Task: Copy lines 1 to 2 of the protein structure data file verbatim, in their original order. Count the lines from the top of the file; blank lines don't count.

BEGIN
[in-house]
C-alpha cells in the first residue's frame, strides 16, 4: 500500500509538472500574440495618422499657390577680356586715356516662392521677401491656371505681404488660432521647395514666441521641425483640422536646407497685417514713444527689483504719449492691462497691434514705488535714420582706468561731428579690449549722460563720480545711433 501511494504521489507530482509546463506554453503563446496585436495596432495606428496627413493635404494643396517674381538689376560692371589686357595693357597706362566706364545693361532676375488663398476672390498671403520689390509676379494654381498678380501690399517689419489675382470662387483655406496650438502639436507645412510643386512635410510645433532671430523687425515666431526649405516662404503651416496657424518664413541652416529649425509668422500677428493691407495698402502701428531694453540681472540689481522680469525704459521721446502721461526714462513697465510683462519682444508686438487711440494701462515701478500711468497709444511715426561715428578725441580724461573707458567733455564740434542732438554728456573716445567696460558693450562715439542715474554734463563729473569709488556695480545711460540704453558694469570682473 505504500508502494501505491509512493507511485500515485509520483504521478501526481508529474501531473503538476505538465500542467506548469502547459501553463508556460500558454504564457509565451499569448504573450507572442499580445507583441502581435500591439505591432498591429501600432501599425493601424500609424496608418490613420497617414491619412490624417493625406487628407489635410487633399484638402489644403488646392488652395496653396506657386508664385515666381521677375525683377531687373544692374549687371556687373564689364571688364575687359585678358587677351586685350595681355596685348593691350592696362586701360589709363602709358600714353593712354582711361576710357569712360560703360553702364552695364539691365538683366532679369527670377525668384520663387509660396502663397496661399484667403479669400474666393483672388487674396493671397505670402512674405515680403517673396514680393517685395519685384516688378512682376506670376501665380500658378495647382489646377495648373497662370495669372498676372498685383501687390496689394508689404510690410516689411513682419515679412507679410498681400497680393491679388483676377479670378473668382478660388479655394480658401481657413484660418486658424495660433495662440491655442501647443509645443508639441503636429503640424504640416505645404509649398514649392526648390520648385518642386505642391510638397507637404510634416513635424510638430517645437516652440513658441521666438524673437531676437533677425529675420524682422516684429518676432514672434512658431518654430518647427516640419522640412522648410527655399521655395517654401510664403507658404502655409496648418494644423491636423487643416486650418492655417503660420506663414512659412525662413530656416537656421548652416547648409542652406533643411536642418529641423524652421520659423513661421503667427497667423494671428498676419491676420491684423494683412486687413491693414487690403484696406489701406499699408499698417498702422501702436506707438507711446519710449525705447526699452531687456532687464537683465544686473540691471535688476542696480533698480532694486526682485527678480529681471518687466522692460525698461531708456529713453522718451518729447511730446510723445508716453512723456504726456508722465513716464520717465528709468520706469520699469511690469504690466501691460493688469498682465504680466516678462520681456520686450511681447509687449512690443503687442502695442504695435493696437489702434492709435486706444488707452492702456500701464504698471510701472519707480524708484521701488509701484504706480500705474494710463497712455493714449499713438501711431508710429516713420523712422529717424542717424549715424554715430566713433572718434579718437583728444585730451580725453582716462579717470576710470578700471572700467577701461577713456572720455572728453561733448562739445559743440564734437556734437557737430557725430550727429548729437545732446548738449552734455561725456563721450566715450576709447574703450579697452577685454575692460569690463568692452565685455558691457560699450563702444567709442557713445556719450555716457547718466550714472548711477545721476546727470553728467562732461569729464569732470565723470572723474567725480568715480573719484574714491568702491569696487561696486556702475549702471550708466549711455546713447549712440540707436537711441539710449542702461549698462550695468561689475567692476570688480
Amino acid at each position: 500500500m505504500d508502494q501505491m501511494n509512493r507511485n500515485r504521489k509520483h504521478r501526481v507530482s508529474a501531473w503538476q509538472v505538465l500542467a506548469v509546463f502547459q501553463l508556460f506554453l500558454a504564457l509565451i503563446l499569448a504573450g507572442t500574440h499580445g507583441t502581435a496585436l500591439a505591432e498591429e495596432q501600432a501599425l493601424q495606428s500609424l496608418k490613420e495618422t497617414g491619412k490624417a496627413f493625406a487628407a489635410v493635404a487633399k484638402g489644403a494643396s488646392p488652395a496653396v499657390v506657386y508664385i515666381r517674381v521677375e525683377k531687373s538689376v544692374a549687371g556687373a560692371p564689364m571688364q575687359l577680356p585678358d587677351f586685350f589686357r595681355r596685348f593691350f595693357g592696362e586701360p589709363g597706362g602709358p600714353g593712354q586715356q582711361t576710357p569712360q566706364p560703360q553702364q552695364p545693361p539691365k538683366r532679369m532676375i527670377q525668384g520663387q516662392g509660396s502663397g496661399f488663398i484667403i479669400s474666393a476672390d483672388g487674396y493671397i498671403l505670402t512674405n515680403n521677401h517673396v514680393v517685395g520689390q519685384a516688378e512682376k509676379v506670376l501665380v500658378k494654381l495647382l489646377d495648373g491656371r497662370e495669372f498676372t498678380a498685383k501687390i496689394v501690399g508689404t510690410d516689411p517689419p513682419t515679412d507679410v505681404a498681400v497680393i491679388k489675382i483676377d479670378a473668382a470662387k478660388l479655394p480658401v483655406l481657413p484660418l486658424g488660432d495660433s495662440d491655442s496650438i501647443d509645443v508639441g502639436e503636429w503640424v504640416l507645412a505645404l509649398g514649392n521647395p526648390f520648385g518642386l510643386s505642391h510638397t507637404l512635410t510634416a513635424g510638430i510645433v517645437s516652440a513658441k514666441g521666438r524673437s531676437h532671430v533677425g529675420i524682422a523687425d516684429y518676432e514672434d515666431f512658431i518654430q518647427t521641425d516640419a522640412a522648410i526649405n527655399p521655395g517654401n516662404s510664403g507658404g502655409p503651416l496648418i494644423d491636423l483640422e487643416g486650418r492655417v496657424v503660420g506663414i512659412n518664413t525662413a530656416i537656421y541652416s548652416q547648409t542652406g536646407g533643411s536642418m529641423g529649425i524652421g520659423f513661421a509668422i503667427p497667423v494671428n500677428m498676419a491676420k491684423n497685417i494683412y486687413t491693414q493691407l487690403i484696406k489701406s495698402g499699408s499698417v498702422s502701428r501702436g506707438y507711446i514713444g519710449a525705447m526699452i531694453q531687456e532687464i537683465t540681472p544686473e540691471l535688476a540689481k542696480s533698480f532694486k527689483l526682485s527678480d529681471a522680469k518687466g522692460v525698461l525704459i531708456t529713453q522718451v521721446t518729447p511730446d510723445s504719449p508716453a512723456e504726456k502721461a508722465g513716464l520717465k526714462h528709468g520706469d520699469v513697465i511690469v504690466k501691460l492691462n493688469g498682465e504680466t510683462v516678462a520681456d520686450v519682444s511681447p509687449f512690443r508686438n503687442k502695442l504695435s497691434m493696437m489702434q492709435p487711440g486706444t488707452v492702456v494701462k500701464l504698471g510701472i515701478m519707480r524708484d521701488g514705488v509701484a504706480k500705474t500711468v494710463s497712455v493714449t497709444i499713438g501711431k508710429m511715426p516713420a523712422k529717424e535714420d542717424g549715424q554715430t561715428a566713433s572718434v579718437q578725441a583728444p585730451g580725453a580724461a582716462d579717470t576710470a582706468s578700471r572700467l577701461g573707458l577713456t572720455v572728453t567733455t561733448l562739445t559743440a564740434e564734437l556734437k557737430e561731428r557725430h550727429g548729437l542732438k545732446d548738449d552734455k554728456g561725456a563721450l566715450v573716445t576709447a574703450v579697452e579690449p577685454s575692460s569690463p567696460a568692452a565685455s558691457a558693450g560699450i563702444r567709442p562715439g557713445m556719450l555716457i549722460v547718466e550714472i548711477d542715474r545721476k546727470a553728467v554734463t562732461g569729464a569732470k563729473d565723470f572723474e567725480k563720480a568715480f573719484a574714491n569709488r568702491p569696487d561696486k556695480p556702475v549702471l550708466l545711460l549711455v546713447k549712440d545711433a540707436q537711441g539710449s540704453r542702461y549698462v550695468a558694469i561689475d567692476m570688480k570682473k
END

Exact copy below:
[in-house]
C-alpha cells in the first residue's frame, strides 16, 4: 500500500509538472500574440495618422499657390577680356586715356516662392521677401491656371505681404488660432521647395514666441521641425483640422536646407497685417514713444527689483504719449492691462497691434514705488535714420582706468561731428579690449549722460563720480545711433 501511494504521489507530482509546463506554453503563446496585436495596432495606428496627413493635404494643396517674381538689376560692371589686357595693357597706362566706364545693361532676375488663398476672390498671403520689390509676379494654381498678380501690399517689419489675382470662387483655406496650438502639436507645412510643386512635410510645433532671430523687425515666431526649405516662404503651416496657424518664413541652416529649425509668422500677428493691407495698402502701428531694453540681472540689481522680469525704459521721446502721461526714462513697465510683462519682444508686438487711440494701462515701478500711468497709444511715426561715428578725441580724461573707458567733455564740434542732438554728456573716445567696460558693450562715439542715474554734463563729473569709488556695480545711460540704453558694469570682473 505504500508502494501505491509512493507511485500515485509520483504521478501526481508529474501531473503538476505538465500542467506548469502547459501553463508556460500558454504564457509565451499569448504573450507572442499580445507583441502581435500591439505591432498591429501600432501599425493601424500609424496608418490613420497617414491619412490624417493625406487628407489635410487633399484638402489644403488646392488652395496653396506657386508664385515666381521677375525683377531687373544692374549687371556687373564689364571688364575687359585678358587677351586685350595681355596685348593691350592696362586701360589709363602709358600714353593712354582711361576710357569712360560703360553702364552695364539691365538683366532679369527670377525668384520663387509660396502663397496661399484667403479669400474666393483672388487674396493671397505670402512674405515680403517673396514680393517685395519685384516688378512682376506670376501665380500658378495647382489646377495648373497662370495669372498676372498685383501687390496689394508689404510690410516689411513682419515679412507679410498681400497680393491679388483676377479670378473668382478660388479655394480658401481657413484660418486658424495660433495662440491655442501647443509645443508639441503636429503640424504640416505645404509649398514649392526648390520648385518642386505642391510638397507637404510634416513635424510638430517645437516652440513658441521666438524673437531676437533677425529675420524682422516684429518676432514672434512658431518654430518647427516640419522640412522648410527655399521655395517654401510664403507658404502655409496648418494644423491636423487643416486650418492655417503660420506663414512659412525662413530656416537656421548652416547648409542652406533643411536642418529641423524652421520659423513661421503667427497667423494671428498676419491676420491684423494683412486687413491693414487690403484696406489701406499699408499698417498702422501702436506707438507711446519710449525705447526699452531687456532687464537683465544686473540691471535688476542696480533698480532694486526682485527678480529681471518687466522692460525698461531708456529713453522718451518729447511730446510723445508716453512723456504726456508722465513716464520717465528709468520706469520699469511690469504690466501691460493688469498682465504680466516678462520681456520686450511681447509687449512690443503687442502695442504695435493696437489702434492709435486706444488707452492702456500701464504698471510701472519707480524708484521701488509701484504706480500705474494710463497712455493714449499713438501711431508710429516713420523712422529717424542717424549715424554715430566713433572718434579718437583728444585730451580725453582716462579717470576710470578700471572700467577701461577713456572720455572728453561733448562739445559743440564734437556734437557737430557725430550727429548729437545732446548738449552734455561725456563721450566715450576709447574703450579697452577685454575692460569690463568692452565685455558691457560699450563702444567709442557713445556719450555716457547718466550714472548711477545721476546727470553728467562732461569729464569732470565723470572723474567725480568715480573719484574714491568702491569696487561696486556702475549702471550708466549711455546713447549712440540707436537711441539710449542702461549698462550695468561689475567692476570688480